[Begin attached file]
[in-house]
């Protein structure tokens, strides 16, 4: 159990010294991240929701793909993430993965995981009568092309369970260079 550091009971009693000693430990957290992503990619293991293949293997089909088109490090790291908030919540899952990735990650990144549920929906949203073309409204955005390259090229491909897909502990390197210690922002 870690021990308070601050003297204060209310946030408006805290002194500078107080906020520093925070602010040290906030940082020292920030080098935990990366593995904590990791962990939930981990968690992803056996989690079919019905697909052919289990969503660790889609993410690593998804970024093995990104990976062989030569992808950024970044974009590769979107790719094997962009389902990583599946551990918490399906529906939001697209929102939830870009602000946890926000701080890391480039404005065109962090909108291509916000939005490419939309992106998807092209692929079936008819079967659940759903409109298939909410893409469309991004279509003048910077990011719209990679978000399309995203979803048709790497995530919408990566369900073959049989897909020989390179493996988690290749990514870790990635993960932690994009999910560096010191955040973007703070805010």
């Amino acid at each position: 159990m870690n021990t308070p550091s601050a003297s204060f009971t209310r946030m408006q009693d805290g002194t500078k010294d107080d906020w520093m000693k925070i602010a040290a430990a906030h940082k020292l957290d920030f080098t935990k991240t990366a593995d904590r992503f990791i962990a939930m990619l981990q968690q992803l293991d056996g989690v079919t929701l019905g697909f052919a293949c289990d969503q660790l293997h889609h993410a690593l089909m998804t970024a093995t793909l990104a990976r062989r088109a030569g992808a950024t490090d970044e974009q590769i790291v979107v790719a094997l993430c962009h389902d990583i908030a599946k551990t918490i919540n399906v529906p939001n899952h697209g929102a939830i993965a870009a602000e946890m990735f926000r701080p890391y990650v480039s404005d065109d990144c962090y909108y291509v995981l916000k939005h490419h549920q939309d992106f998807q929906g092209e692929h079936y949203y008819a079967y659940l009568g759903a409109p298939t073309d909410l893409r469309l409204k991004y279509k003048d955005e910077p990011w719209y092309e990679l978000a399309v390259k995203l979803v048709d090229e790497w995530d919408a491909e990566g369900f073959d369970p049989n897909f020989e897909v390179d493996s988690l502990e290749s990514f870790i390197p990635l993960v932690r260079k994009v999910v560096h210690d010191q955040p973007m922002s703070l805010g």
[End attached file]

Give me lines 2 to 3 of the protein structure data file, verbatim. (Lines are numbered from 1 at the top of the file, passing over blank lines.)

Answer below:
């Protein structure tokens, strides 16, 4: 159990010294991240929701793909993430993965995981009568092309369970260079 550091009971009693000693430990957290992503990619293991293949293997089909088109490090790291908030919540899952990735990650990144549920929906949203073309409204955005390259090229491909897909502990390197210690922002 870690021990308070601050003297204060209310946030408006805290002194500078107080906020520093925070602010040290906030940082020292920030080098935990990366593995904590990791962990939930981990968690992803056996989690079919019905697909052919289990969503660790889609993410690593998804970024093995990104990976062989030569992808950024970044974009590769979107790719094997962009389902990583599946551990918490399906529906939001697209929102939830870009602000946890926000701080890391480039404005065109962090909108291509916000939005490419939309992106998807092209692929079936008819079967659940759903409109298939909410893409469309991004279509003048910077990011719209990679978000399309995203979803048709790497995530919408990566369900073959049989897909020989390179493996988690290749990514870790990635993960932690994009999910560096010191955040973007703070805010």
């Amino acid at each position: 159990m870690n021990t308070p550091s601050a003297s204060f009971t209310r946030m408006q009693d805290g002194t500078k010294d107080d906020w520093m000693k925070i602010a040290a430990a906030h940082k020292l957290d920030f080098t935990k991240t990366a593995d904590r992503f990791i962990a939930m990619l981990q968690q992803l293991d056996g989690v079919t929701l019905g697909f052919a293949c289990d969503q660790l293997h889609h993410a690593l089909m998804t970024a093995t793909l990104a990976r062989r088109a030569g992808a950024t490090d970044e974009q590769i790291v979107v790719a094997l993430c962009h389902d990583i908030a599946k551990t918490i919540n399906v529906p939001n899952h697209g929102a939830i993965a870009a602000e946890m990735f926000r701080p890391y990650v480039s404005d065109d990144c962090y909108y291509v995981l916000k939005h490419h549920q939309d992106f998807q929906g092209e692929h079936y949203y008819a079967y659940l009568g759903a409109p298939t073309d909410l893409r469309l409204k991004y279509k003048d955005e910077p990011w719209y092309e990679l978000a399309v390259k995203l979803v048709d090229e790497w995530d919408a491909e990566g369900f073959d369970p049989n897909f020989e897909v390179d493996s988690l502990e290749s990514f870790i390197p990635l993960v932690r260079k994009v999910v560096h210690d010191q955040p973007m922002s703070l805010g």